PipSpeak • Cookies & privacy policy
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This website uses a variety of cookies to measure traffic and improve the blog's performance. These include, but may not be limited to:

For further information about any of these services or the cookies they use, please clink the links.

I also regularly link to a variety of other reputable sites which use third party cookies as part of their plug-ins. These include, but may not be limited to:

Click on any of the links to read the individual site's privacy policy.

Cookies are small text files placed on your computer or device by a website or read by a website. They contain only text and are usually used to make a website visit easier. For example, remembering your user ID so you don't have to log in every time you visit a page. Cookies can also remember preferences or settings. Cookies don't generally store personal information. They are often used in aggregate and often contain randomly generated numbers.

Cookies cannot carry viruses and cannot install anything harmful onto your computer. They are just text files.

For more information, visit allaboutcookies.org, or check out the BBC's cookie policy.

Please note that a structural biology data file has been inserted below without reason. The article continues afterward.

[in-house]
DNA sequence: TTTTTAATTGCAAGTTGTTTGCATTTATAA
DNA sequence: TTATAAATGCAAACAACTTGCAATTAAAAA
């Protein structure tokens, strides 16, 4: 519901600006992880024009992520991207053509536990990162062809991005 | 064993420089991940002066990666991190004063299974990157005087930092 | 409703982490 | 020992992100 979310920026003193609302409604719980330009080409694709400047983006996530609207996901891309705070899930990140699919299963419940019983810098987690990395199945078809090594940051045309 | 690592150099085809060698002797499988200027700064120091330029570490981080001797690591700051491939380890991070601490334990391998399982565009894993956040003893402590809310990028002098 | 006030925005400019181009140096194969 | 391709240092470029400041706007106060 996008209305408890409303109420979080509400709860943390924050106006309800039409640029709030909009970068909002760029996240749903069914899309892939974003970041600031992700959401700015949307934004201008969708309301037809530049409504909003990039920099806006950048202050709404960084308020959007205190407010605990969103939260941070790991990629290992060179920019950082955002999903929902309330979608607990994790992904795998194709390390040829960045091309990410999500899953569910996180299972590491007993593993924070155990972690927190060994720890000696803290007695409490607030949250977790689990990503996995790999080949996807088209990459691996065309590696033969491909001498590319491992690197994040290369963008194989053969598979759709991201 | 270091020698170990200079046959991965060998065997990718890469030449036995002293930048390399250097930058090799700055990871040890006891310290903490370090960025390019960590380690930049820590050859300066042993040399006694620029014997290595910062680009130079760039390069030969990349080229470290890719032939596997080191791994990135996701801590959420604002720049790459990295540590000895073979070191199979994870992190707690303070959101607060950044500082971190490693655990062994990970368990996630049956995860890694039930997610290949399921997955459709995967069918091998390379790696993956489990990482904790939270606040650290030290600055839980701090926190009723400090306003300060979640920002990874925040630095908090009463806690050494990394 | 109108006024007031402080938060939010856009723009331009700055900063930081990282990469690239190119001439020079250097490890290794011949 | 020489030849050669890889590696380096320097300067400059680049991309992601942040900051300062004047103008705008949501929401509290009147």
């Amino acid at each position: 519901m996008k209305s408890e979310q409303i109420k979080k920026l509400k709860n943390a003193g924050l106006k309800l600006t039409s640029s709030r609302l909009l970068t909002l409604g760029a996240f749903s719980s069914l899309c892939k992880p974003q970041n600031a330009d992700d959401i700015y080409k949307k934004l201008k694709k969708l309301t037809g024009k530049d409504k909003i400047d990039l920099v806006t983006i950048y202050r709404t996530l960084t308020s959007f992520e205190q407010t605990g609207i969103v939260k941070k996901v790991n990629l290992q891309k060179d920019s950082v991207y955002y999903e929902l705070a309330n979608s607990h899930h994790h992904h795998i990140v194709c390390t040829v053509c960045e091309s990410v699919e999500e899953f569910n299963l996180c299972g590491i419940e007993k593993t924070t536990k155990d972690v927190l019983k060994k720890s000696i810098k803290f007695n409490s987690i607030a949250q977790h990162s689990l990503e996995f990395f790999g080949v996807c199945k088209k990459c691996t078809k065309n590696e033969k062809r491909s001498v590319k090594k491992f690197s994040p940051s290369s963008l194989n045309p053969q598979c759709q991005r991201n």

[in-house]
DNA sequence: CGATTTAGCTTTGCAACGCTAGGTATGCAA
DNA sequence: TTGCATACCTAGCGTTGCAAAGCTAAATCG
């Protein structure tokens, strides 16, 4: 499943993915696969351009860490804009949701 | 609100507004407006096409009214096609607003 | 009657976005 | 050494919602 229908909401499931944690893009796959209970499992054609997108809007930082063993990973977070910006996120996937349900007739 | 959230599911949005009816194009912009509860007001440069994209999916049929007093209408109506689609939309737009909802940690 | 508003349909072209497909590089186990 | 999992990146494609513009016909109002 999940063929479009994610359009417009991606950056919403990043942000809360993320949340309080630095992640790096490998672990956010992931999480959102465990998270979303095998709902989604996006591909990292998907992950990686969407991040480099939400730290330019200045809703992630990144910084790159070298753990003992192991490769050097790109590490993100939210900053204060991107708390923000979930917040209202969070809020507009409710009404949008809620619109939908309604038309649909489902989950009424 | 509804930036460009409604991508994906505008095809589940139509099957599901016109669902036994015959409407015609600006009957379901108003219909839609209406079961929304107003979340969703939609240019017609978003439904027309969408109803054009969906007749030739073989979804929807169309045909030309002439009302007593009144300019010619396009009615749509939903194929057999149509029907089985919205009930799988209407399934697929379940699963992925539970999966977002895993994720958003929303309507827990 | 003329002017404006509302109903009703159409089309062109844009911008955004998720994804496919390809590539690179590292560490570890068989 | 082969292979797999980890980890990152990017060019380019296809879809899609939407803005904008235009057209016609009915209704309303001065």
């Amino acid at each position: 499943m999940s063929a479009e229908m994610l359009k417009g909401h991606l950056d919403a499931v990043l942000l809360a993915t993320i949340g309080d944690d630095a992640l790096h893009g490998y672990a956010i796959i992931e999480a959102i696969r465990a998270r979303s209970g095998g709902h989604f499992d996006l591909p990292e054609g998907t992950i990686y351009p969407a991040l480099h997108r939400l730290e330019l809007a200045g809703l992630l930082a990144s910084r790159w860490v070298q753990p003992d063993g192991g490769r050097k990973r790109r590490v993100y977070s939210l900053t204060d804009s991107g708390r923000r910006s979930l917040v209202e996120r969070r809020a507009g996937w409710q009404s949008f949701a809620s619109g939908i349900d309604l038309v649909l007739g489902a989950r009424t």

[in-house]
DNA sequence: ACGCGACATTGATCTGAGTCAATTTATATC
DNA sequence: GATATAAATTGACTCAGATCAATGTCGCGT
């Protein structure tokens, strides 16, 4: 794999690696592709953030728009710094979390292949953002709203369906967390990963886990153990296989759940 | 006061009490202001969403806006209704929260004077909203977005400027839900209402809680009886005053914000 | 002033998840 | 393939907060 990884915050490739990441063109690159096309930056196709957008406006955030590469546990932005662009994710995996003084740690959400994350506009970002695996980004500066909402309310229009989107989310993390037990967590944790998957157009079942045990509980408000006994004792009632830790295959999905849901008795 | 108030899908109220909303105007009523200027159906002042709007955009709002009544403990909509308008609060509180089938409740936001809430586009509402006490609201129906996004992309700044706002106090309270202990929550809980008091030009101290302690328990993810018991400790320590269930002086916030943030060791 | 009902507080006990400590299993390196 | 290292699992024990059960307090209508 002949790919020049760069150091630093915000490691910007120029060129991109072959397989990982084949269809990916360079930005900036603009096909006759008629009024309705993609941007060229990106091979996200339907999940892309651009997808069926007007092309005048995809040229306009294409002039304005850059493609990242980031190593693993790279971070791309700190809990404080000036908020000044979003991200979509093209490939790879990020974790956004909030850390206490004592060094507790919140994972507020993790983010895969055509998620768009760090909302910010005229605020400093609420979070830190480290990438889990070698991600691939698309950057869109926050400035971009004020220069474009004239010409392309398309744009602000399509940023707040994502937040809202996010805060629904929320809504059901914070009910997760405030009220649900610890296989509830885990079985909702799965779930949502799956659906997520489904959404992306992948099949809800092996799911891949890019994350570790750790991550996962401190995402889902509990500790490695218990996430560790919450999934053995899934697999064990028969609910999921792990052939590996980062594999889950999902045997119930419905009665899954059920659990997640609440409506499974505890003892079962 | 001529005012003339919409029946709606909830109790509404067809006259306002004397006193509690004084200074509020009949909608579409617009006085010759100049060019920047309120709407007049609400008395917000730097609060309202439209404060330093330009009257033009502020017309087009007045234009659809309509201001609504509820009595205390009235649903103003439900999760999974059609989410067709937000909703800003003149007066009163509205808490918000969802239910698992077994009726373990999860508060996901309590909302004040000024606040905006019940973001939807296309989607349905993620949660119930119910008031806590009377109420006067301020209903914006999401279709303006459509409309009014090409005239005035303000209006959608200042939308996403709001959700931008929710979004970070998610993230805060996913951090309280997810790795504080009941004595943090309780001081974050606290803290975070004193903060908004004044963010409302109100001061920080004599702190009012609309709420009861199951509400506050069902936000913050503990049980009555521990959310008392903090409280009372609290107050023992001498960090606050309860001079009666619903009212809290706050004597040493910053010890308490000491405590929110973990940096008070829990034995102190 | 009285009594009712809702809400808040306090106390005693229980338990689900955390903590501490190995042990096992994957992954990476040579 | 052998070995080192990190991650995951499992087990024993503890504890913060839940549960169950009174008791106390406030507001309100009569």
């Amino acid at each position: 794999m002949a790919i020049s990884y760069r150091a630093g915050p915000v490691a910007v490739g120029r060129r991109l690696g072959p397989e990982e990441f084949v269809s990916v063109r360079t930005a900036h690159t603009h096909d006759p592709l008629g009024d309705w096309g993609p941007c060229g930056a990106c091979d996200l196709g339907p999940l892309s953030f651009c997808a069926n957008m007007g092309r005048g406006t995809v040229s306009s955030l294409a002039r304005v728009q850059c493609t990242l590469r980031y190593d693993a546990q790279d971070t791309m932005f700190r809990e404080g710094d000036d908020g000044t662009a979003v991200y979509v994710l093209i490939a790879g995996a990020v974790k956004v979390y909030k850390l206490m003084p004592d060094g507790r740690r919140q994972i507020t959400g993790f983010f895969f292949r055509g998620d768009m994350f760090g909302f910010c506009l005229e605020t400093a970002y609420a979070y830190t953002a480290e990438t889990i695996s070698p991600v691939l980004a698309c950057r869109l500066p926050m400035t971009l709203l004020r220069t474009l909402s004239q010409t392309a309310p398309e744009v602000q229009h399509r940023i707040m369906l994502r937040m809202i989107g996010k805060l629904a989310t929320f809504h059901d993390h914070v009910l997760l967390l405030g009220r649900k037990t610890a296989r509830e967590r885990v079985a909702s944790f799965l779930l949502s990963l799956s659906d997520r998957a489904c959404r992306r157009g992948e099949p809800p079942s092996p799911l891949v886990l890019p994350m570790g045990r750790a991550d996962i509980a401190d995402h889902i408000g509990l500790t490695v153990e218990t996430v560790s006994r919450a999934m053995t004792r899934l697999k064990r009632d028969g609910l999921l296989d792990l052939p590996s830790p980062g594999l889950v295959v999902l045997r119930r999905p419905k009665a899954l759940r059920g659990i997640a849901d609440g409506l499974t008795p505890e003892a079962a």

Cookies are generally good for websites and some features will not work without them. Apparently, this is because the internet is "stateless" - if I access a website and then you access the same website and we both want to buy a product on that site, the pages of the website needs to know which of us is which. It does this by saving a "memory" of the site visit to the user's browser using cookies.

With that in mind, it's probably a good idea to accept cookies as they're safe and help make websites work better.

There are various types of cookies. There's "First Party" - cookies set by the site visited by the user; "Third Party" - those set by sites other than the one you've visited. This usually happens when a third party's service is used in the first party's site - eg. a Twitter feed or a "buy" link from Amazon.

Cookies can be either "Session cookies" or "Persistent cookies". A session cookie is only saved in your browser's memory and never written onto your hard drive. They expire as soon as you close your browser. A persistent cookie has a specified life time set by its expiration date. This date can be any amount of time.

If you want to turn off cookies, use your browser's cookie preference settings. Check out the help menu of whichever browser you're using or click here for information on how to do it on most browsers.

I have adapted much of this information from the privacy policy at Sunset Over Slawit, who in turn took some of the information from Kelloggsville and here. Thanks to all sources.

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Creative Commons Attribution-NonCommercial-NoDerivs 2.5 License.
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